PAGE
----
We are eyeing not only the big transactions but even the smallest transactions on our payment platform. We dream to see students using Khalti to pay in the school canteen. It will ultimately drive the ecosystem. It might look like a matter of too small significance now, but it’ll have a great impact.

In the duration of the next two to five years, we are sure the majority of people using the digital method of payment.


Khalti’s journey to GBG and winning the global competition

Hundreds of companies across the world had applied for the international competition, Google Business Group Storytelling Contest, and it was the fiercest competition we have been to so far. A total of 24 startups were shortlisted in the preliminary round where all of the startups looked equally promising. Each of these startups had to go for the second round of judging and all had to shoot a 1-minute video and submit it. Again, in the semi-final round, we were selected among the top 9 companies. As we saw the names of other finalists in the competition, all the companies looked really wonderful.

On 12 October 2017, winners were announced for the competition, and Khalti was selected among the four winners. That time we felt we had done something significant by starting Khalti and represent Nepal globally. For us, winning the competition was like google endorsing our ideas and saying that digital wallet and e-payment are essential even in countries like Nepal.

Nepal, though popular in tourism and other sectors, has not been able to leave its mark on the technology sector. We want to give a message to the world that though crushed in between two giants China and India, we are doing some innovative works in technology. Google is such a big platform, and the world will know how technology is evolving in Nepal once Google releases the special video it made on Khalti’s story in January 2018. It will be not only a matter of pride for Khalti as a company but also a proud moment for all the Nepalese. The Khalti story in the video on how we are changing the payment landscape of Nepal will surely touch everyone’s heart. We are very much excited about this.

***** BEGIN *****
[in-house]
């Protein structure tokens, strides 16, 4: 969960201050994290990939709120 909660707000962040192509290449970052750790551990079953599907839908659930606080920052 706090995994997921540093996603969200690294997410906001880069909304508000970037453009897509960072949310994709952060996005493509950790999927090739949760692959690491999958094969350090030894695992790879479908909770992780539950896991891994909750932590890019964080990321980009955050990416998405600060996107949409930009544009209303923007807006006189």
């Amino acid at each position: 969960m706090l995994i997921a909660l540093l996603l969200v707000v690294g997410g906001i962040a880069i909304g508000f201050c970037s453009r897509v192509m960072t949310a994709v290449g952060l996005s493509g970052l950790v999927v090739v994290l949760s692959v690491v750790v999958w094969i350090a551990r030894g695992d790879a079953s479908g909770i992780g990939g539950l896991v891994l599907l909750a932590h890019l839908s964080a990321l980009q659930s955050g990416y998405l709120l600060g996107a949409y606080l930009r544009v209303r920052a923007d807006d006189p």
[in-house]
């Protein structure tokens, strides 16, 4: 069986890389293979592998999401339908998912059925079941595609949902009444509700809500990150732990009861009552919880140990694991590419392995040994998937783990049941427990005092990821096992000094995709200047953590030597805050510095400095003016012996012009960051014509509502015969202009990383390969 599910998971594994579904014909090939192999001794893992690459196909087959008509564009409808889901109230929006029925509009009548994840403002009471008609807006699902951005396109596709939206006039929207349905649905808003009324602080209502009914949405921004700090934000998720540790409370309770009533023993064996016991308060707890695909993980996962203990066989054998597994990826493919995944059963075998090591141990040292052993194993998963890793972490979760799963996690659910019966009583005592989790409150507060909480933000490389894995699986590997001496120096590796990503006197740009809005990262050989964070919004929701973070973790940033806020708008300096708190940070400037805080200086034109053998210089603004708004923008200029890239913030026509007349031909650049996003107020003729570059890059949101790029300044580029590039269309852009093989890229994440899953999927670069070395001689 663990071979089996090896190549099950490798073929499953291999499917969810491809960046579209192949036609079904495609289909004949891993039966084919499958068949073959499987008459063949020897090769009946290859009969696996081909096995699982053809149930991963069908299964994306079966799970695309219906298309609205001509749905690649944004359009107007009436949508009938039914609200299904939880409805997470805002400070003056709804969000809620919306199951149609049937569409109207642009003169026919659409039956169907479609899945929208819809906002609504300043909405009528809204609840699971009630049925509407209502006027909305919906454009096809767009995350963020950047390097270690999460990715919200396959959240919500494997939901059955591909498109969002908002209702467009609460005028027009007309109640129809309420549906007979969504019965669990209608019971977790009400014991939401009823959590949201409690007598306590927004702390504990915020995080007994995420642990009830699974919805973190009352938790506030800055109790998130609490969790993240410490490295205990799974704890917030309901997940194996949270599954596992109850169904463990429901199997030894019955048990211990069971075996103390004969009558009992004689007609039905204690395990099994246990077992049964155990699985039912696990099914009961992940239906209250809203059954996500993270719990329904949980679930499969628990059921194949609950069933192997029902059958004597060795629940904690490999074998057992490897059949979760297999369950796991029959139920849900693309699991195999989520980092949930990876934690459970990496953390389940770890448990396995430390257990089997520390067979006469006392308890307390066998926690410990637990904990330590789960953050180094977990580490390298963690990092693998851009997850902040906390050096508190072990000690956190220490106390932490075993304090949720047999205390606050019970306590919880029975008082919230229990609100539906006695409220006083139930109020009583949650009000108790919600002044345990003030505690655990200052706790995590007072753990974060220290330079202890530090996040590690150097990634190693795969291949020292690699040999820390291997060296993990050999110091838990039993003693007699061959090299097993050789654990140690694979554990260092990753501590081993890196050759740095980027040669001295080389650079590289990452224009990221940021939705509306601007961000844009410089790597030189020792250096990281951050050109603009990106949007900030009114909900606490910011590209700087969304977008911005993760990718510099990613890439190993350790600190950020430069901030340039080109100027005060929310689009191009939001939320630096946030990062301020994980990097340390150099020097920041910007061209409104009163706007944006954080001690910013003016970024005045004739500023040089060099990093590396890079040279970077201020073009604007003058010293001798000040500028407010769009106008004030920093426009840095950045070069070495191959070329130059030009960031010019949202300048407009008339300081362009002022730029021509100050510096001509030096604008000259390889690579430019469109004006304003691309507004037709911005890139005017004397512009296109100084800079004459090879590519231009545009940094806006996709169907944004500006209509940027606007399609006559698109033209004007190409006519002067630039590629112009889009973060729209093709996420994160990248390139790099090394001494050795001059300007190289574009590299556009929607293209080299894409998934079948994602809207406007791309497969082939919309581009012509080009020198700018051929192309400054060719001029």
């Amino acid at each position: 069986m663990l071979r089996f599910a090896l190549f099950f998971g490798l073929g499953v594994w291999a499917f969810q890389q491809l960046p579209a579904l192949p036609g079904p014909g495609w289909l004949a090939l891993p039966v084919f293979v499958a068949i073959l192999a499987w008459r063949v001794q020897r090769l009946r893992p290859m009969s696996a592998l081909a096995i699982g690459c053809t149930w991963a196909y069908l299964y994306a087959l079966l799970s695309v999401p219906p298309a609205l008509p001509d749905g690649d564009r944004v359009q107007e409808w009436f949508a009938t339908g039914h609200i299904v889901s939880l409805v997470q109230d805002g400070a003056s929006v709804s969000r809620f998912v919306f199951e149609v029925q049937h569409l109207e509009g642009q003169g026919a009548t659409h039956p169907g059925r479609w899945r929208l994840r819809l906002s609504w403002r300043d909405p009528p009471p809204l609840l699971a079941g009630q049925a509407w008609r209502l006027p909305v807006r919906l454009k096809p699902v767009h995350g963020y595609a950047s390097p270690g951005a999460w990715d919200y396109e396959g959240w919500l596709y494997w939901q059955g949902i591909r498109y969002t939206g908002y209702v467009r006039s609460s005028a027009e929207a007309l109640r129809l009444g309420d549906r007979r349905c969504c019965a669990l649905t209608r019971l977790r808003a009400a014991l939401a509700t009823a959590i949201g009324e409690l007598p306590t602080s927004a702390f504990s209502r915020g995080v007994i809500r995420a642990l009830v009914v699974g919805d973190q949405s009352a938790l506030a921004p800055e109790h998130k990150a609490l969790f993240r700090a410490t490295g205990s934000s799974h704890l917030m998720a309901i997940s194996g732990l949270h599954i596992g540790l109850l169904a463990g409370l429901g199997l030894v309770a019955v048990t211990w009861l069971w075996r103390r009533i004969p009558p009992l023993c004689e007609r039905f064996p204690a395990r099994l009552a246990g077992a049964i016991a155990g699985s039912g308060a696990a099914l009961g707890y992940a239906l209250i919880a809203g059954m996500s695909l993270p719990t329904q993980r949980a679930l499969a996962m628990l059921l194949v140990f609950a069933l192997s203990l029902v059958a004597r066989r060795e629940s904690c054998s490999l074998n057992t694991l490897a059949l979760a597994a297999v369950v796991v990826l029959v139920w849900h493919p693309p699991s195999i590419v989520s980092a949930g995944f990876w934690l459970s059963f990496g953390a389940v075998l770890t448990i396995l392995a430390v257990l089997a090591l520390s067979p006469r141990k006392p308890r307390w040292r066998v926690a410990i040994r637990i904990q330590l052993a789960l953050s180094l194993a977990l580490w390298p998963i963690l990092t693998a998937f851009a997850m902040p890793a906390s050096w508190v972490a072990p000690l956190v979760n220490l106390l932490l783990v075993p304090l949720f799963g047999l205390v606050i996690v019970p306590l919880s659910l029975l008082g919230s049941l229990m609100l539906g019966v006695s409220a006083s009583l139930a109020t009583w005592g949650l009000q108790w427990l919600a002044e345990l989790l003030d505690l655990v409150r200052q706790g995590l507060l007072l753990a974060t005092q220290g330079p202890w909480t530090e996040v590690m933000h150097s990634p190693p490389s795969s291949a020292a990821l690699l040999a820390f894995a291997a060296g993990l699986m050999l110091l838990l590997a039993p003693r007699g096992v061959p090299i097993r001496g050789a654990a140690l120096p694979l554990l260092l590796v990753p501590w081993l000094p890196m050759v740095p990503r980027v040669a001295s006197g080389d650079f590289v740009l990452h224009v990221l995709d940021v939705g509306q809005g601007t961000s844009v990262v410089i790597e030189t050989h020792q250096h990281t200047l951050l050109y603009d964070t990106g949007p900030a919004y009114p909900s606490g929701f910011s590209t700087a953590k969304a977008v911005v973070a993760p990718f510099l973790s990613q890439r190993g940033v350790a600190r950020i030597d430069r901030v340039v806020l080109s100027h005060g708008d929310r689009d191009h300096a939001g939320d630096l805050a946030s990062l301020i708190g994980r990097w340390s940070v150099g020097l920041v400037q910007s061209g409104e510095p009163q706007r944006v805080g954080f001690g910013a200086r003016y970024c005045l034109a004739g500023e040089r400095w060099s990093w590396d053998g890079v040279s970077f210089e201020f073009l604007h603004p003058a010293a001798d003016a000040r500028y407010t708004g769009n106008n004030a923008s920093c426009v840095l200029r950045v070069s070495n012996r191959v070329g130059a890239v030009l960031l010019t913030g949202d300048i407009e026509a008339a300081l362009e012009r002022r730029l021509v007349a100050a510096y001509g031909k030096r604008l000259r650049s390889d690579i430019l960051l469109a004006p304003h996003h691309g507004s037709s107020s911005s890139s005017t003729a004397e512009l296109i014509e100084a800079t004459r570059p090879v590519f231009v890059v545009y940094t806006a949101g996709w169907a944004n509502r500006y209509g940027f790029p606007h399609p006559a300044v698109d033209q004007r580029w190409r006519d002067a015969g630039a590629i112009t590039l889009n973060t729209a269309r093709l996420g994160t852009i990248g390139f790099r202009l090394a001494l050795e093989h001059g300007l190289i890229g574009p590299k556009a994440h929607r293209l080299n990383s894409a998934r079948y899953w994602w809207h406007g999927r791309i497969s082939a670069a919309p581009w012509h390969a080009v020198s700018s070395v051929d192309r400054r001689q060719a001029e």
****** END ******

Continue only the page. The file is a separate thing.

People in Nepal are slowly adopting the technology, thanks to Facebook, Viber, and other social media tools. Thus, there remains a huge opportunity for us, and we are confident to tap this.


Khalti wins GBG Storytelling Contest


Being prepared to take all the challenges lying ahead

The biggest challenge for us is, neither banks have reached villages nor there are ATMs. If people have to take money from banks, they have to visit the nearest town. If we make the village digital, and make people conduct transactions from digital wallets, banks not necessarily need to be there, and it will even more effective medium than banks. A digital wallet can play a crucial role in rural parts of Nepal. For example, farmers’ earnings will deposit on their mobile wallets, and they can use the platform to pay for goods and services, ultimately removing the necessity of hard cash.

The government has brought a policy to make smart villages. Digital payment will take the government’s digital drive to the next level. If this happens, even NRB will be free of all the hassles relating to printing the hard cash.

However, digital wallets are not banks or competitors of banks. And, users will have their money on banks. We are just medium for the users, and facilitators for the banks. Wallets will only have some small amount of money and we are here just to facilitate payments. Like loading the money from bank to wallet, they can also transfer money from wallet to bank. Loading the money in your wallet not necessarily means that you have to spend the money anyhow, you can also transfer it back to your bank account.


Khalti Pasals have opened across corners of various cities of Nepal


What to look at in the near future?

We had started Khalti with very few banks, and more and more banks are on their way to being associated with the Khalti platform.

We have got far more than what we had expected while launching the platform. Seeing the users’ response, we are very much excited and are actively working to bring even more services and facilities to our users.

The year 2017 was full of optimism and excitement. It was the year we took the biggest leap. Coming this far, we feel blessed to have got overwhelming support from all of you. Please bear with us as we take even bigger challenges and achieve more milestones in the days to come.

Khalti’s Journey: Past, Present, and Future

By Manish Modi

Co-Founder and Managing Director, Khalti Digital Wallet

This Khalti Story was first published at Medium on 27 December 2017. Read the original article here.

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Khalti Pasal: Enabling digital transactions in retail shops across Nepal